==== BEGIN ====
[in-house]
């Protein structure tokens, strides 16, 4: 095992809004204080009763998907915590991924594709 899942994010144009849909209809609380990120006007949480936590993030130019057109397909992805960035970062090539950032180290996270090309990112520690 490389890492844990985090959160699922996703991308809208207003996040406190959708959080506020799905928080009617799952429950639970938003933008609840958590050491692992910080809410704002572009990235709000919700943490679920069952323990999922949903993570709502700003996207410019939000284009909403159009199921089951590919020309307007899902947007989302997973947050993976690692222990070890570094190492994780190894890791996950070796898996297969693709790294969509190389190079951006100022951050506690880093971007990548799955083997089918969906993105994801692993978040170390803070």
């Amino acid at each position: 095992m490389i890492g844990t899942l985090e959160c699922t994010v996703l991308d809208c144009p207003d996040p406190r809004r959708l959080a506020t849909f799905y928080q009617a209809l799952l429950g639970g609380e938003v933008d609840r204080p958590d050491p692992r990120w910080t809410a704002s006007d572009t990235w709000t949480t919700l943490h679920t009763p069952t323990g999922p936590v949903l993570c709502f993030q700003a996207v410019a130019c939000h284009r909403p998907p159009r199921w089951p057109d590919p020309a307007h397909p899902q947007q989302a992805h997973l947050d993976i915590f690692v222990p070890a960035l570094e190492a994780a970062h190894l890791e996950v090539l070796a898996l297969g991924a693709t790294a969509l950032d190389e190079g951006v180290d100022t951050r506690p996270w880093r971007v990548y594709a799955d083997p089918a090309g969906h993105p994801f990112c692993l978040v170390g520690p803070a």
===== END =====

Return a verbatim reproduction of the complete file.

[in-house]
């Protein structure tokens, strides 16, 4: 095992809004204080009763998907915590991924594709 899942994010144009849909209809609380990120006007949480936590993030130019057109397909992805960035970062090539950032180290996270090309990112520690 490389890492844990985090959160699922996703991308809208207003996040406190959708959080506020799905928080009617799952429950639970938003933008609840958590050491692992910080809410704002572009990235709000919700943490679920069952323990999922949903993570709502700003996207410019939000284009909403159009199921089951590919020309307007899902947007989302997973947050993976690692222990070890570094190492994780190894890791996950070796898996297969693709790294969509190389190079951006100022951050506690880093971007990548799955083997089918969906993105994801692993978040170390803070």
């Amino acid at each position: 095992m490389i890492g844990t899942l985090e959160c699922t994010v996703l991308d809208c144009p207003d996040p406190r809004r959708l959080a506020t849909f799905y928080q009617a209809l799952l429950g639970g609380e938003v933008d609840r204080p958590d050491p692992r990120w910080t809410a704002s006007d572009t990235w709000t949480t919700l943490h679920t009763p069952t323990g999922p936590v949903l993570c709502f993030q700003a996207v410019a130019c939000h284009r909403p998907p159009r199921w089951p057109d590919p020309a307007h397909p899902q947007q989302a992805h997973l947050d993976i915590f690692v222990p070890a960035l570094e190492a994780a970062h190894l890791e996950v090539l070796a898996l297969g991924a693709t790294a969509l950032d190389e190079g951006v180290d100022t951050r506690p996270w880093r971007v990548y594709a799955d083997p089918a090309g969906h993105p994801f990112c692993l978040v170390g520690p803070a």